How swanky can first-class travel on a commercial airline get?
Etihad Airways, the national carrier of the United Arab Emirates, will soon let passengers book a three-room suite with a living room, bedroom, bathroom and shower. Also included: a personal butler, trained at the Savoy Butler Academy in London.
"This is unheard of for a commercial airline," said Raymond Kollau an analyst at Airlinetrends.com. "At $20,000 for a single journey it is aimed at dignitaries and high net-worth individuals on the Abu Dhabi to London, Paris and New York routes, which are among the very few routes where such 'beyond first' class will meet demand."
"The Residence" will be available on the airline's new A380 airplanes in a 125-square-foot cabin on the forward upper-deck. Available for single or double occupancy, each Residence will have Ferrari-quality leather, table marquetry, custom carpets, a two-seat reclining sofa and an 82-inch-long double bed.
"The new Residence calls into question just how much pandering to the super rich is enough," said aviation journalist Christine Negroni, author of the forthcoming book "CRASHED: What the World's Most Mysterious Airplane Disasters Teach Us About Design, Technology, and Human Performance."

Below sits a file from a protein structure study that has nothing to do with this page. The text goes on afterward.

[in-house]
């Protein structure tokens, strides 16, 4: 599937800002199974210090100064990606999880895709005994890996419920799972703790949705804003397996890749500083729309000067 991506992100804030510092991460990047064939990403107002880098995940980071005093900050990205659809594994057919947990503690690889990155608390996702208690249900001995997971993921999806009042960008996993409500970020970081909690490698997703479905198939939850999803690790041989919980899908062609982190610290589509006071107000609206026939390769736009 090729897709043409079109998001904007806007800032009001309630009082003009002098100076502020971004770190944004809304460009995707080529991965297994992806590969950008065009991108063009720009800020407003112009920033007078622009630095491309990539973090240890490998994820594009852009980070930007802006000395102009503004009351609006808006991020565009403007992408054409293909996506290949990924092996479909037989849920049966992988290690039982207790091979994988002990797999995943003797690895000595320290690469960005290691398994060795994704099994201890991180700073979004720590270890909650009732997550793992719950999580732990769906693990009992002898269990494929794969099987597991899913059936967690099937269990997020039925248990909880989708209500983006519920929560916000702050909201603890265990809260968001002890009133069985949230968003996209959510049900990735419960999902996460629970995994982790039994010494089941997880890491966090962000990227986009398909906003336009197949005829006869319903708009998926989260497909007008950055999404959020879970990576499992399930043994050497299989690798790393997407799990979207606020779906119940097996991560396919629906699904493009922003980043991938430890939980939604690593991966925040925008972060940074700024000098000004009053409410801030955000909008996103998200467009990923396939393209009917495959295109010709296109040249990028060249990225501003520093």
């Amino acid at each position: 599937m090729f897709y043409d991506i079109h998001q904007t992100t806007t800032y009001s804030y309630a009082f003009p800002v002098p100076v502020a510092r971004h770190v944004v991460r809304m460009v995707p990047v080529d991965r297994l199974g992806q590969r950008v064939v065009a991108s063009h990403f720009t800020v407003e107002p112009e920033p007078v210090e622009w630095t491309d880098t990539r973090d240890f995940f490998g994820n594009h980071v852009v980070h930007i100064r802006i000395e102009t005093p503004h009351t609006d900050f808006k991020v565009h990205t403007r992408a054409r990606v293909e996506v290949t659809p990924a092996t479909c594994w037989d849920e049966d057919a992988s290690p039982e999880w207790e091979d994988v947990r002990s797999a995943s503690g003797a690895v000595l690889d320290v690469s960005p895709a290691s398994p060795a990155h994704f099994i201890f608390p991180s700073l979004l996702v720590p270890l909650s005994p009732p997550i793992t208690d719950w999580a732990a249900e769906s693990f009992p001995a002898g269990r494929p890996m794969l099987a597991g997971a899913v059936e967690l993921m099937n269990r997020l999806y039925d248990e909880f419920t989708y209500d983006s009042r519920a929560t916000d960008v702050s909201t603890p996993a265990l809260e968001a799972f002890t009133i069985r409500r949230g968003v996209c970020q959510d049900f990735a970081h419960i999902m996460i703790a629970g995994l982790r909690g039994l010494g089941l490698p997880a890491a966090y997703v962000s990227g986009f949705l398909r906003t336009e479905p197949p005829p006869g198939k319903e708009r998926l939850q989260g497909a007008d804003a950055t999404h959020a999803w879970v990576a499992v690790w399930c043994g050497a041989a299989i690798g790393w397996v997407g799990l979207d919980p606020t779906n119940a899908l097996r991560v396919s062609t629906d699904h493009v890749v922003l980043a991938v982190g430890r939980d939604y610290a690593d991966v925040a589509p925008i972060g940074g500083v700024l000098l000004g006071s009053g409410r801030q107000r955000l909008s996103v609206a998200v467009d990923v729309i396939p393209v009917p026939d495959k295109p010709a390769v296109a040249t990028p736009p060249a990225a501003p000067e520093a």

"That said, at $20,000, the super-luxe three-room suite actually is cheaper than flying the same route in a private plane, so maybe for the bargain-hunting billionaire, the Residence may be just the ticket," Negroni said.
In addition to the Residence cabin, Etihad on Sunday also introduced the First Apartment for A380 passengers in the first-class cabin.
Nine of the First Apartments will be along a single aisle, on the upper deck of each A380 and each will have a 64-inch high sliding door, reclining armchair and a full-length ottoman that transforms into a separate 80-inch long flatbed. First Apartment passengers will also have access to a shower room and a common area, located between the first and business class cabins, with a lounge and bar area.
"These suites are a step beyond the First Class Suites offered by the likes of Emirates and Singapore Airlines on their flagship A380s because they offer a luxury train-like experience by providing passengers with a separate seat and bed," said Kollau.
Etihad's first A380 is scheduled to begin service to London Heathrow in December, with a second A380 operating on the same route in early 2015. By the end of 2015, the airline plans to have five A380s in service, with added flights to both Sydney and New York's Kennedy Airport.
Although new and improved in-flight entertainment systems might distract economy-class patrons from the fact that they are seated in slim 17.2-inch-wide seats on Etihad's 787, with 31-33 inches of seat pitch, "the gulf between what's offered in premium classes and coach is now even wider, and frankly, all the more glaring," said Mary Kirby, founder and editor of the Runway Girl Network.
—By Harriet Baskas, special to CNBC.com. Baskas is the author of seven books, including "Hidden Treasures: What Museums Can't or Won't Show You," and the Stuck at the Airport blog. Follow her on Twitter at @hbaskas. Follow Road Warrior at @CNBCtravel.